Fig. 10.7. (a) Voltammogram of the first reduction/oxidation cycle of pure Qq (3.16 mg). Dots are the current is averaged over the 1 h duration of > each 10 mV step. The open circuit voltage relaxed to 1.2 V after reducing to 0.2 V. (b) Voltage vs composition obtained by integration of voltammogram (a). The error in x is ±5%. The structure associated with reduction occurs at 2.3, 1.9, 1.5, and 1.0 V [10.33],
is shown as the positive current trace [10.33]. By integration of the current that flows from the start of the cycle to each point on the reduction voltam-mogram, the amount of Li delivered to the working electrode is monitored. Assuming that one Li atom is inserted per electron passing through the external circuit, a plot is then made of the working electrode voltage vs the stoichiometry of the working electrode, as shown in Fig. 10.7(b). The well-defined features A, B, and C in Fig. 10.7(a) correspond to well-defined steps in Fig. 10.7(b), where A, B, and C correspond to x = 0.5, 2.0, and 3.0 in LijC60. The weak feature at D corresponds to x = 4.
It is interesting to note that the roughly constant 0.5 V separation between A, B, C, and D in Fig. 10.7(a) corresponds approximately to that observed for electron reduction of C£0~ up to n = 4 in solution. One should conclude, therefore, as do the authors of Ref. [10.33], that (Li+)4CgQ has formed at D in Fig. 10.7(b). The passage of further charge leads to the insertion of neutral Li, and for x > 4 we presume that Lix,.4(Li+)4C^0 is formed up to x ~ 11. It remains an open question where the four Li+ ions reside and how they are distributed between tetrahedral and possible multiply occupied octahedral sites.
For the oxidation cycle, the separation between each peak is ~0.5 V as seen in Fig. 10.7(a). The constant value of this peak-to-peak separation would be interpreted as implying small changes in energy between molecular ion states separated by a single electronic charge [10.33], The magnitude and repetition rate of the potential steps in Fig. 10.7(b) are chosen to be small enough to give good resolution and large enough to monitor the time response of the system [10.33]. By taking large voltage steps, a general overview of the electrochemistry of the system is obtained over a wide voltage range, while study of the response for small steps provides detailed information about the equilibrium conditions pertaining to each feature in the voltammogram. A detailed analysis of the reduction peak "A" shows this process to be an unusual first-order transition, corresponding to a difficult initiation of the Li intercalation at 2.34 V Peak "B" corresponds to a more usual first-order process, while peak "C" behaves like a solid solution process with a voltage overlap between the reduction and oxidation cycles [10.33]. Some examples for which electrochemical intercalation into C60 has been successfully demonstrated include Li [10.33] and Na [10.32].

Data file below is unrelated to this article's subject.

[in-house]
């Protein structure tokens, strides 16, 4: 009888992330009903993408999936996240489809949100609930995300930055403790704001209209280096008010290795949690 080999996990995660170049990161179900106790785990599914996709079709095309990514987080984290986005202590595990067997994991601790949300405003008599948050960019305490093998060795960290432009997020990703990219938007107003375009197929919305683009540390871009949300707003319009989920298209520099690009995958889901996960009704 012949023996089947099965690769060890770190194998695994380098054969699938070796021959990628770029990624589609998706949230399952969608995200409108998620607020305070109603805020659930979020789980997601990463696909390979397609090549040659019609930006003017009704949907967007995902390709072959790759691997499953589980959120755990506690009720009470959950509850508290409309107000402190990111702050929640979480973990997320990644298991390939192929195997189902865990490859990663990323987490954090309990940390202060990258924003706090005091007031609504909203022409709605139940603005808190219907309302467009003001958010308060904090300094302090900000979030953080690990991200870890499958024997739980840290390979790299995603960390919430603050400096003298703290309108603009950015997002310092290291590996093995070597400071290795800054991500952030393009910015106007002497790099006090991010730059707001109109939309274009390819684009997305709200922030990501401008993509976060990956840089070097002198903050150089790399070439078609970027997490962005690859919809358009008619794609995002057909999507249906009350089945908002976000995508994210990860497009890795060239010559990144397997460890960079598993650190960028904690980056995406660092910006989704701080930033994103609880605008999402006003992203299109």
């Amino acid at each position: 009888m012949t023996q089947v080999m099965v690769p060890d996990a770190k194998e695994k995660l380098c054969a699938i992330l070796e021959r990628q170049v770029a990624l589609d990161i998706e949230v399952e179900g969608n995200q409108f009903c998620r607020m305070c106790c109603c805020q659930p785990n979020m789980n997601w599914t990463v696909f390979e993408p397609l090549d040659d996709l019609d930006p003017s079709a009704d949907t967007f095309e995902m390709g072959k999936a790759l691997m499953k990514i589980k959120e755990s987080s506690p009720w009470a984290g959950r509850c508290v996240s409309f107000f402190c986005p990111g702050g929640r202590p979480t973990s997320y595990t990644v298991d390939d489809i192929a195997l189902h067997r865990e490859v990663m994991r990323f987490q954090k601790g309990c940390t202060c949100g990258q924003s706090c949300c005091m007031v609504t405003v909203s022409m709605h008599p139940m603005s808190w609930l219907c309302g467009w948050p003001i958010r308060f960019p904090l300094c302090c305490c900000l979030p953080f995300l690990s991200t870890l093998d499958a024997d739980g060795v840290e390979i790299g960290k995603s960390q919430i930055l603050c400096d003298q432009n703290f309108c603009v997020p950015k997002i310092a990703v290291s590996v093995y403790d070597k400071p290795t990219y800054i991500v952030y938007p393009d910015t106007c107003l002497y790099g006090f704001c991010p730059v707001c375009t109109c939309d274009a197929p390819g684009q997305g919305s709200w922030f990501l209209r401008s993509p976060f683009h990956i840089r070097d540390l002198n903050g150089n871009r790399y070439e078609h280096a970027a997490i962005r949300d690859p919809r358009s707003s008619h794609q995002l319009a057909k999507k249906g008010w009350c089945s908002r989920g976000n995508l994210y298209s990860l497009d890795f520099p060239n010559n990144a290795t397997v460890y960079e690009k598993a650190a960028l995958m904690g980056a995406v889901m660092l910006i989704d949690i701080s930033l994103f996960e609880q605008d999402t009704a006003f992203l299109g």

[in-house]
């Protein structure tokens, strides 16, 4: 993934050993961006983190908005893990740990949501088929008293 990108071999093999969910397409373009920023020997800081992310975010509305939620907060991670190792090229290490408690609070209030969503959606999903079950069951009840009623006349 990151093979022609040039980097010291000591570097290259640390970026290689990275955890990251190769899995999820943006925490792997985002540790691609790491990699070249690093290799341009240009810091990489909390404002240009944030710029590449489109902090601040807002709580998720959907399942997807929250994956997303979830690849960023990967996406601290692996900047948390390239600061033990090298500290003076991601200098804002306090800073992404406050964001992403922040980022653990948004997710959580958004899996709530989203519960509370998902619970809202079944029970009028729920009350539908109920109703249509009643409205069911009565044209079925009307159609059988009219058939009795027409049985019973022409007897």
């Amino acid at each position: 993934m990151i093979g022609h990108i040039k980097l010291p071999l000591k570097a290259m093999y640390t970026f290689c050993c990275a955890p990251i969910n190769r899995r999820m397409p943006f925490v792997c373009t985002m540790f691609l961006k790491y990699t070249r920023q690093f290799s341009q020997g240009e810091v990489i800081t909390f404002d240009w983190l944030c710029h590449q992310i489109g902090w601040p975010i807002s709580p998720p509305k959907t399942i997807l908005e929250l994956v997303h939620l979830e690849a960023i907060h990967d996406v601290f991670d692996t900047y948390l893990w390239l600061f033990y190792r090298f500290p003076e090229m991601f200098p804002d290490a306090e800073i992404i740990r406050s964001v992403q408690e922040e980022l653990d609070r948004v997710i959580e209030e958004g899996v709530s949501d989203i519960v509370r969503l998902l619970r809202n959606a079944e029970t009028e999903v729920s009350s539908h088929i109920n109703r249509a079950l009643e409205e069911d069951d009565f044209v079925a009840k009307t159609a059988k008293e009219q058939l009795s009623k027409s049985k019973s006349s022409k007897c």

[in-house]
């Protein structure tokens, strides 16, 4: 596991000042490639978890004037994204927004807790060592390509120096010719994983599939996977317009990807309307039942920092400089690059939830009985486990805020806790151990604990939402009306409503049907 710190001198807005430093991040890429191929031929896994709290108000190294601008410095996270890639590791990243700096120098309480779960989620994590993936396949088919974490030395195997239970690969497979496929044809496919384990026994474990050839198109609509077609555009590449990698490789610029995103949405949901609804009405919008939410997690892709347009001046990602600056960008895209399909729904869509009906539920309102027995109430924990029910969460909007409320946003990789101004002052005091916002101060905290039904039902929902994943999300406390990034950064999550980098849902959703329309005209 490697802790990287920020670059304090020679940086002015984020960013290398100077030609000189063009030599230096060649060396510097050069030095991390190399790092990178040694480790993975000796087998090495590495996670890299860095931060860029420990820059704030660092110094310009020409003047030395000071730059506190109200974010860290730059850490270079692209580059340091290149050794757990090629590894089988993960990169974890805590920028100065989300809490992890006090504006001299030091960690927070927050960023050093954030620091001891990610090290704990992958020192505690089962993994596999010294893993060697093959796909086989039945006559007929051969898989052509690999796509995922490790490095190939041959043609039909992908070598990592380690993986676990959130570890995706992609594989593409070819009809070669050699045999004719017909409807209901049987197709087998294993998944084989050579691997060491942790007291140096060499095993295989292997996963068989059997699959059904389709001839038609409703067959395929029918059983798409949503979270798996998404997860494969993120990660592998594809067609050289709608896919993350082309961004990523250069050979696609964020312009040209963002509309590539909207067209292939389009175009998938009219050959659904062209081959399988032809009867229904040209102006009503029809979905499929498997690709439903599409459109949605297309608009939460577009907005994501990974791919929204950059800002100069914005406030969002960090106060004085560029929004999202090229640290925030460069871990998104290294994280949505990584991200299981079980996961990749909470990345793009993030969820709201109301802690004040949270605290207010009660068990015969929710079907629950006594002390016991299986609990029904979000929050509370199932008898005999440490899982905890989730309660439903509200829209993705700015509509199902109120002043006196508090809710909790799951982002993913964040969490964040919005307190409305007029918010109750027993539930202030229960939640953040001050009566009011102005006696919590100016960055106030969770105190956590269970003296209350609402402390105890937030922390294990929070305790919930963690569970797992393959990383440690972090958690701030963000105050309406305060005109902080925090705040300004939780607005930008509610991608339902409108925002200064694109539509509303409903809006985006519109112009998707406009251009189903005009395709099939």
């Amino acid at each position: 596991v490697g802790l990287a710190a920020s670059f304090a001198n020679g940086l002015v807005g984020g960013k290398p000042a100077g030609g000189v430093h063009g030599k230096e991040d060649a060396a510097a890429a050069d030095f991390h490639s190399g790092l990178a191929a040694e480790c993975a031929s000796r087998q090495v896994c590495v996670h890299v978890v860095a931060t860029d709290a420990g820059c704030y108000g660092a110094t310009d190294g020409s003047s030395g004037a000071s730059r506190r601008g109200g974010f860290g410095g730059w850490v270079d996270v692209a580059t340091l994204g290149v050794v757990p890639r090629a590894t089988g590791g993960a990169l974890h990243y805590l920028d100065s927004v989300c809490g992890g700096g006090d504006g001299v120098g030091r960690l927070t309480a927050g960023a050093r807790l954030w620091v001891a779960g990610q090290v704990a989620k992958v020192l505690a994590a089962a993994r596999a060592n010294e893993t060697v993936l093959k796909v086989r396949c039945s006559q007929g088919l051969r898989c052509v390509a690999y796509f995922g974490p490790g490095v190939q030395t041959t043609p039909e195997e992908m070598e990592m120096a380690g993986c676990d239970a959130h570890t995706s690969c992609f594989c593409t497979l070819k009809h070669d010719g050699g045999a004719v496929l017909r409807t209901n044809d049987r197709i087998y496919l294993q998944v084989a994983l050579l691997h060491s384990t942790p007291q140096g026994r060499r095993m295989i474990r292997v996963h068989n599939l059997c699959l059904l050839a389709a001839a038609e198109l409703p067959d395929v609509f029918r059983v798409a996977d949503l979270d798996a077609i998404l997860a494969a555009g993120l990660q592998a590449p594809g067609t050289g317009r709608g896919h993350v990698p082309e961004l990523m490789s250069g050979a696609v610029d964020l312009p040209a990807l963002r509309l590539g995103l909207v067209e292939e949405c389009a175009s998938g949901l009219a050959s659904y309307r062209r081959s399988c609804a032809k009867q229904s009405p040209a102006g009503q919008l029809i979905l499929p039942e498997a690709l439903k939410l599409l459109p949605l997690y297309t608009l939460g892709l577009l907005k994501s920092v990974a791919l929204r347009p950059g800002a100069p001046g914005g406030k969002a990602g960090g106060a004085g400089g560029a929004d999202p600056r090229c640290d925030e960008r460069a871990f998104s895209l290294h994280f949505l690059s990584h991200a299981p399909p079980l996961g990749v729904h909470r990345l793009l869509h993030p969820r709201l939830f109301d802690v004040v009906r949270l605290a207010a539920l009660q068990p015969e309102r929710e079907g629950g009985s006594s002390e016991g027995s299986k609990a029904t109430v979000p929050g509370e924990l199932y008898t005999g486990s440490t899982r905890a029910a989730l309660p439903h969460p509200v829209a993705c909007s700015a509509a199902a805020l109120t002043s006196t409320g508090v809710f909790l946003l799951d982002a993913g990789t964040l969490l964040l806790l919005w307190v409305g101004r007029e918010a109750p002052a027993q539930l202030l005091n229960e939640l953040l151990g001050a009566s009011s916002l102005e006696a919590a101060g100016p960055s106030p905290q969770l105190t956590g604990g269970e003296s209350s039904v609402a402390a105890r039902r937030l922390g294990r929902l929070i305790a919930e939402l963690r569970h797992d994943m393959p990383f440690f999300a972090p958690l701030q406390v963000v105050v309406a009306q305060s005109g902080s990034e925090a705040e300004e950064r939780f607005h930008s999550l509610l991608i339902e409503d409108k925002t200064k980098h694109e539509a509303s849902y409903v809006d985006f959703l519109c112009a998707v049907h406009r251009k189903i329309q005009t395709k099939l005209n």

By the term chemical oxidation of C60 we refer to a chemical reaction which converts neutral C60 to a cation Cg0. This is to be distinguished from the formation of the covalently bonded C60O epoxide compound (see §10.6), or the physisorption of molecular 02 within the crystalline C60 structure to form a clathrate (see §8.7.2 and §9.3.2), or the photochemical intercalation of dioxygen into C60 in the solid state (see §10.10).
As stated above, the reduction of C60 is much easier to carry out than its oxidation, although oxidation reactions have been observed. For example, a radical cation form of C60 has been reported based on the oxidation of C60 by XeF2 [10.34] or the reaction with a strong superacid. In the latter case, C60 was oxidized by a mixture of fluorosulfuric acid and antimony pentafluoride FS03H:SbF5 [10.35], which was shown to yield largely stable Cg0/superacid mixtures. The cation reacts readily with different types of nucleophiles (electron donors) to produce a variety of addition products, probably through a chain reaction mechanism in which carbocations (a group of carbons that possess a positive charge localized on one of the carbon atoms) act as intermediates, similar to the nucleophilic addition to carbon-carbon double bonds in alkenes [10.9]. In these reactions, multiple attachment of the adduct is carried out through the continuous transfer of the positive charge from one carbon atom of one double bond to another carbon atom in a different double bond, or to another species in the reaction medium. For example, can produce symmetrically substituted alkoxylated [such as C60(OCH3)„, n = 2,4 or 6] and arylated [such as C60(C6H5)22] fullerene derivatives by reacting with alcohols such as methanol and butanol [10.35].